By Mick O'Farrell
A choice of interesting and strange info from one of many largest occasions in Irish heritage. The 1916 emerging used to be Ireland's first step at the highway to independence, yet even those that understand very much approximately it can no longer comprehend that there have been transitority ceasefires round St Stephen's eco-friendly to permit the park-keeper to feed the Green's geese. Few recognize that the 1st pictures of the emerging have been truly fired close to Portlaoise or certainly that either side issued receipts: the rebels for nutrition, the British for rebels! 50 stuff you did not learn about 1916 good points excerpts from formerly unpublished diaries—one written by way of a civilian, and one written lower than hearth through a member of the Jacob's manufacturing facility garrison. It additionally tells the tale of the way the British army shelled the routes into Galway urban to disperse rebels lower than the command of Liam Mellows, and the way the officer who took Pearse's quit went directly to develop into a Hollywood star.50 issues is a treasure trove of data that may appeal...
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Additional resources for 50 Things You Didn't Know About the 1916 Easter Rising
The rebels, however, had no idea if their message was being picked up, because they couldn’t get any receiving equipment to work. But this Fact doesn’t end there – while the story of the first ever radio news broadcast isn’t very widely known, what’s even less widely known is that the rebels’ broadcast was actually intercepted, apparently by several receivers. From one ship which did intercept the broadcast, however, there was no chance of the rebel message being relayed to the American press, because that ship was the British warship HMS Adventure, anchored at Dun Laoghaire and being used as a relay station for messages between Dublin and London.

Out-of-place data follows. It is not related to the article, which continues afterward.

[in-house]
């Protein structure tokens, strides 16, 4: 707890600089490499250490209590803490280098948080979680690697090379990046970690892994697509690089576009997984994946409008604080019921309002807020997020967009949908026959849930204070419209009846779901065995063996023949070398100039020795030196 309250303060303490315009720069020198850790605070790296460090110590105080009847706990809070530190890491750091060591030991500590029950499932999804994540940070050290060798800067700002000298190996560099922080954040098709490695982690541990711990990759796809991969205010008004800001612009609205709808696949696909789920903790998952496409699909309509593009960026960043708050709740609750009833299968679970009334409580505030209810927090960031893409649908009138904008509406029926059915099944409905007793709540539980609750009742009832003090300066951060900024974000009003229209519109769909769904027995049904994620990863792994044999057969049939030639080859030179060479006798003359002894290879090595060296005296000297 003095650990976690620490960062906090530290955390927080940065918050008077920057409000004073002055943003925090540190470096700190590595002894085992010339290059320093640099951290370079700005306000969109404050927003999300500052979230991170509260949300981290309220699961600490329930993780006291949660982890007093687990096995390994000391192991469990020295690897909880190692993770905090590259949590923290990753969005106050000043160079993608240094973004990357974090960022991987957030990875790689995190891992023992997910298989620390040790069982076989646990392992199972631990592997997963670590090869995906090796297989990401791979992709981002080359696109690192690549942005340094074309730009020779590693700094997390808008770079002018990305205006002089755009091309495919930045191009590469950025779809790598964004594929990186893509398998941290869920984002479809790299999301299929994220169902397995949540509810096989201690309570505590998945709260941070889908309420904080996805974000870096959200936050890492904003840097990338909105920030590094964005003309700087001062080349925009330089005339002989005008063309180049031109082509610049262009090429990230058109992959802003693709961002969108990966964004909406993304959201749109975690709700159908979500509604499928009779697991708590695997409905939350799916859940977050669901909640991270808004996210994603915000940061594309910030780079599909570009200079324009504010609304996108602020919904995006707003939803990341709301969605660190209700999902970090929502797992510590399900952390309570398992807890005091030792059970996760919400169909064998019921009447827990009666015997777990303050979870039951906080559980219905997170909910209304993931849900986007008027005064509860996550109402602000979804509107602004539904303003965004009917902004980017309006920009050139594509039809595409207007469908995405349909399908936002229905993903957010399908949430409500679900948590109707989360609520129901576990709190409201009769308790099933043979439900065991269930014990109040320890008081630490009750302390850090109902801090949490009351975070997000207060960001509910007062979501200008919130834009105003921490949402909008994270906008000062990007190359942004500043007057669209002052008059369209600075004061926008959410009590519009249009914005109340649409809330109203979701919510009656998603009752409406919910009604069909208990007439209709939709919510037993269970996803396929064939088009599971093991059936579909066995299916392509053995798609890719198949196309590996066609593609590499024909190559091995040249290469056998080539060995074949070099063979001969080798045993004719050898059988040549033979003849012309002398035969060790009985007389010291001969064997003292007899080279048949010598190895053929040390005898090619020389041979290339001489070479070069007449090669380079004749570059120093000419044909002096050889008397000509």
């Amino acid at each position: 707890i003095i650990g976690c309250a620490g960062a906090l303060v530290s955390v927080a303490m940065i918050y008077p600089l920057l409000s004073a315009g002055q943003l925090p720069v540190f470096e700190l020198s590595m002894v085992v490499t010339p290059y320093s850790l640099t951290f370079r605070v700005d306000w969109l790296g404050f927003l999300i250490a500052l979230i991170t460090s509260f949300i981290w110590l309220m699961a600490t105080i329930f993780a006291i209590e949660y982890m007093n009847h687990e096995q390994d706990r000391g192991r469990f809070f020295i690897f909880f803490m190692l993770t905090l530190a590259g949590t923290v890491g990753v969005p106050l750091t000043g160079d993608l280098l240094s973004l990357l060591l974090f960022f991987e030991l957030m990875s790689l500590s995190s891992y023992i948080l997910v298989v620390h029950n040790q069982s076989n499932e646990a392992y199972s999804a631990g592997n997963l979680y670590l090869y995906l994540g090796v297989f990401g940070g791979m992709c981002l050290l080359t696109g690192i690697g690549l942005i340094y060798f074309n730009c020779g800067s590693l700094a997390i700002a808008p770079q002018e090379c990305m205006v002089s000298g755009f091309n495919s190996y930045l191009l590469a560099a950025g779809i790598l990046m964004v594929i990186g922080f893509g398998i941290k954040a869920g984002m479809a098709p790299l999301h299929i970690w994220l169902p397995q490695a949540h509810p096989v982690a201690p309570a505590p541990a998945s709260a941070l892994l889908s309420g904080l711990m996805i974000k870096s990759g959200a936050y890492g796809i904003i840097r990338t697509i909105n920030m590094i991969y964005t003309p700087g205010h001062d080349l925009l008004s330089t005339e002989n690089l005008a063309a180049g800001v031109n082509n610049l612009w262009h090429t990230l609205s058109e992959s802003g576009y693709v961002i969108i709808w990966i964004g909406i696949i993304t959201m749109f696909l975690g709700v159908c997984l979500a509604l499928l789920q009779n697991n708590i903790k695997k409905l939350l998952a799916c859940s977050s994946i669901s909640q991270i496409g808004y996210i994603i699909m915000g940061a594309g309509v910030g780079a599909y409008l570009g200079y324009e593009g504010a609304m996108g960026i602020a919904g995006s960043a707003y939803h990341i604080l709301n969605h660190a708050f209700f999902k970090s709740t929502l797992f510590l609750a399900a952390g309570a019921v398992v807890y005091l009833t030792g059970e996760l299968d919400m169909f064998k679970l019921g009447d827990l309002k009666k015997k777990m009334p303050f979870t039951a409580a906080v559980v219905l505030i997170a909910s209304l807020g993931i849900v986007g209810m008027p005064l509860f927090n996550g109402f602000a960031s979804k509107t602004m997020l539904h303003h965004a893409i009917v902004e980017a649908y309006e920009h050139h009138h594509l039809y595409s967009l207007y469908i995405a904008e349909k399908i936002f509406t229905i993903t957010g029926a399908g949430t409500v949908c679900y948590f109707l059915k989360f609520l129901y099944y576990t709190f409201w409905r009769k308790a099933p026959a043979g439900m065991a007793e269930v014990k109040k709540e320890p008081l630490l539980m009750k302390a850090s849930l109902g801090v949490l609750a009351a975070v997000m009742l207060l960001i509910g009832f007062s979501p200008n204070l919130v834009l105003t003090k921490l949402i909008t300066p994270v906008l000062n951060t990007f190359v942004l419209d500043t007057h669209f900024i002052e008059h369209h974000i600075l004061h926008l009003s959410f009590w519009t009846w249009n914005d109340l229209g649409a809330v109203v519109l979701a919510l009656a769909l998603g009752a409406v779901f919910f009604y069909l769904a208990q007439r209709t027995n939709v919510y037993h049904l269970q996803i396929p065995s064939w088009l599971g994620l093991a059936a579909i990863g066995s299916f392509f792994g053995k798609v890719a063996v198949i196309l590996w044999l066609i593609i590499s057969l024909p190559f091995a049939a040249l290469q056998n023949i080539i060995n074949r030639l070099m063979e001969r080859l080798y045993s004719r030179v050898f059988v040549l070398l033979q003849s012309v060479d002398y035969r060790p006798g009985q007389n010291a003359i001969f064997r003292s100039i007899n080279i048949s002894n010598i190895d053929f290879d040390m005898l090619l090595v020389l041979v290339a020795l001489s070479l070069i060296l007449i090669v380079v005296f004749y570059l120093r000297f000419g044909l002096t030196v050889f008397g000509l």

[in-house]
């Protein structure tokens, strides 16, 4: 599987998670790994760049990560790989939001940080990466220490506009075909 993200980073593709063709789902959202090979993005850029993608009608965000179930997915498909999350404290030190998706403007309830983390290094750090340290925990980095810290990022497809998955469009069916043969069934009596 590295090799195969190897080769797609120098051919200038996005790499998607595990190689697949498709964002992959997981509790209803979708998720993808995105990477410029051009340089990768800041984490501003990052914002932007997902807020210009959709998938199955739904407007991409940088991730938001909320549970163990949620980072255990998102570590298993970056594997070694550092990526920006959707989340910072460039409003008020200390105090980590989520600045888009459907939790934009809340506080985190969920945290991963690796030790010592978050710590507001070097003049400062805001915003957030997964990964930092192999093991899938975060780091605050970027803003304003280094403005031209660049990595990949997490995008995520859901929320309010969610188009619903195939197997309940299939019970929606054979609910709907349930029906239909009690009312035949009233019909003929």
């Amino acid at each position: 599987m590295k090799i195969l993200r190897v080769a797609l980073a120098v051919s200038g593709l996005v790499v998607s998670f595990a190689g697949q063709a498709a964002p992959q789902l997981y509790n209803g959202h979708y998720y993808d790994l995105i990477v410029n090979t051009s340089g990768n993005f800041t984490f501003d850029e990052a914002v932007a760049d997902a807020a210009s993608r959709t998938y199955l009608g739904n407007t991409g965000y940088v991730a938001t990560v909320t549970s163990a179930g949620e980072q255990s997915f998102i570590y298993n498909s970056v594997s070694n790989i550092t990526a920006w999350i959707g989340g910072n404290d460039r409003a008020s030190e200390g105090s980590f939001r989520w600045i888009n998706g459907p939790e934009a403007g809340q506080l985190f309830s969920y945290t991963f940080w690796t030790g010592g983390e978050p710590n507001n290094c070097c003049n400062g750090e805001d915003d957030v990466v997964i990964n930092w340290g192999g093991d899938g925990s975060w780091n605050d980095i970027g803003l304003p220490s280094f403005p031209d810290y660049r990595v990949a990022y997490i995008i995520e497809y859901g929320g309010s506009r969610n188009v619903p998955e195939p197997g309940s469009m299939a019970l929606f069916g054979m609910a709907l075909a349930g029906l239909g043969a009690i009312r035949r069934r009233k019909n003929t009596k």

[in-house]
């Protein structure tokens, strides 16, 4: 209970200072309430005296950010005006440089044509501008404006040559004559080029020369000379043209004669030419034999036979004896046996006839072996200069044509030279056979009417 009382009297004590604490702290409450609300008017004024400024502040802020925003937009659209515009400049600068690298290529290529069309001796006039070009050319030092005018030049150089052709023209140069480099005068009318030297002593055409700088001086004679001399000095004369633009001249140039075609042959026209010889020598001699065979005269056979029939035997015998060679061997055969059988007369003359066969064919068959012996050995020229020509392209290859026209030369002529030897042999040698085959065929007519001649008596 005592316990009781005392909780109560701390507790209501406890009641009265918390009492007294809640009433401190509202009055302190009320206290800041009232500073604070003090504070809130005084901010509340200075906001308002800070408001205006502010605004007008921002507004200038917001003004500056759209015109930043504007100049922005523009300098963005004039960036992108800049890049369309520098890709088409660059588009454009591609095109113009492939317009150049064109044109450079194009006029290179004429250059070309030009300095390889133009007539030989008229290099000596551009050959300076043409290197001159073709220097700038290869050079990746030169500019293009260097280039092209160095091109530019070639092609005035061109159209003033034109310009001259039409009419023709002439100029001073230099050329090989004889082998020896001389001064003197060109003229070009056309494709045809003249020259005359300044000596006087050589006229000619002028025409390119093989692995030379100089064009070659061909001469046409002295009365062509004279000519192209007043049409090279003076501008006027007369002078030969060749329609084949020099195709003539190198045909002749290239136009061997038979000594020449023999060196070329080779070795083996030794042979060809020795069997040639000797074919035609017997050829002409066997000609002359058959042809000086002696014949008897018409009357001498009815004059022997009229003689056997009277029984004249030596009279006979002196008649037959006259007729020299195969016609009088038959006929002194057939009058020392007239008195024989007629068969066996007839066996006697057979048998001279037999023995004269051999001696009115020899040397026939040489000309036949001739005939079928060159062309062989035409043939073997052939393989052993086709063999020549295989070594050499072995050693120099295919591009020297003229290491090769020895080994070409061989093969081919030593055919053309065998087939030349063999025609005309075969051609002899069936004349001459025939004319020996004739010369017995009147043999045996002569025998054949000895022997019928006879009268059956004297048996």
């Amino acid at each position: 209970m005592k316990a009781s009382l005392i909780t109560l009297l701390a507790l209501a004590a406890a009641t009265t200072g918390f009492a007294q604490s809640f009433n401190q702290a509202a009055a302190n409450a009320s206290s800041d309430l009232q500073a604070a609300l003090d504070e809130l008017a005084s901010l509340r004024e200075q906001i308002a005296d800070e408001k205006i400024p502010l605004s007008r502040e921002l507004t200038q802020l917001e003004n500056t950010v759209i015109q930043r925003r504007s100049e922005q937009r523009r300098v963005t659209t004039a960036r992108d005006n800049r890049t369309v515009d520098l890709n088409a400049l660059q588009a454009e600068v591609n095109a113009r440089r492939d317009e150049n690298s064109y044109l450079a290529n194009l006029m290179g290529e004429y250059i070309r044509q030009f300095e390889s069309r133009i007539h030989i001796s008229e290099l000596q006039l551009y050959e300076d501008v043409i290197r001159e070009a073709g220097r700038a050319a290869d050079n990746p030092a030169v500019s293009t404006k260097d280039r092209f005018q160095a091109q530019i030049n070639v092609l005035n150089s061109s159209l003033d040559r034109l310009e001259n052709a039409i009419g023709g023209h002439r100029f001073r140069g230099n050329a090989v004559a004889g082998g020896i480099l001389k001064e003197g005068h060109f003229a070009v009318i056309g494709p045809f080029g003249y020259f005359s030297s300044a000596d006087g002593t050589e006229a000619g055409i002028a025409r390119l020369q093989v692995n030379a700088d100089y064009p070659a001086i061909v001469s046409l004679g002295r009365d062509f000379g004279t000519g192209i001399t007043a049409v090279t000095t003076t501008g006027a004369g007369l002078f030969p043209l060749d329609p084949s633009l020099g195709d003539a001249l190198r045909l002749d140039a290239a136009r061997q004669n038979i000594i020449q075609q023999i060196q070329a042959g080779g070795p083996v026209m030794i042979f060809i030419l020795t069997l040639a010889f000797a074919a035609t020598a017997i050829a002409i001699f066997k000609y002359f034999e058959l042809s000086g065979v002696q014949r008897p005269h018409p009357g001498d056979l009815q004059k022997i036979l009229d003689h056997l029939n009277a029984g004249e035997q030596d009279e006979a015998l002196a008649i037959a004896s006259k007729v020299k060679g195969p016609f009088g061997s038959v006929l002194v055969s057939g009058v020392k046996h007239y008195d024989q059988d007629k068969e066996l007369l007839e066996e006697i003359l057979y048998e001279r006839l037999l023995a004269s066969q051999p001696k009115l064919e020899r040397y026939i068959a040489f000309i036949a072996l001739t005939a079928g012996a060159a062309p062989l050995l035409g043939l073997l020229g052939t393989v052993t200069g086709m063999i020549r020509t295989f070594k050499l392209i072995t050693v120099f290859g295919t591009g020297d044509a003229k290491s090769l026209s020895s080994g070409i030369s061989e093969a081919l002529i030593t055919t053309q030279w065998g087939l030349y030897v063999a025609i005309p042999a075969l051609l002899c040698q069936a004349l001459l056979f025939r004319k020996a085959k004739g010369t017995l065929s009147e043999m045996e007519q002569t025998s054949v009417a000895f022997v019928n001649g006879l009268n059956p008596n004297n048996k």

12. A ceasefire for ducks One of the first acts by the Irish Citizen Army in the Rising was to occupy St Stephen’s Green, a strategically important location because a number of main routes into the city crossed through, or near, the Green. So, along with a number of Volunteers, the ICA marched up Grafton Street, entered the park, ordered civilians to leave and took prisoner any off-duty soldiers unlucky enough to be present. However, with so many large buildings overlooking the Green (including the Shelbourne Hotel) and not enough men to occupy a useful number of them, the rebels’ position in the Green rapidly became untenable.
C. ’26 14. Rebels on bicycles Movement around the city of Dublin was difficult under fire, and no doubt it seemed a good idea to present a faster-moving target through the use of bicycles. These were employed for carrying dispatches and for ‘hit and run’ sorties. However, despite the advantage of increased speed, in at least two instances, bands of rebels travelling on bicycles met with fatal results. On the first day of the rebellion, three rebel cyclists were fired on by Anzac marksmen, as they passed Trinity College, and two were hit.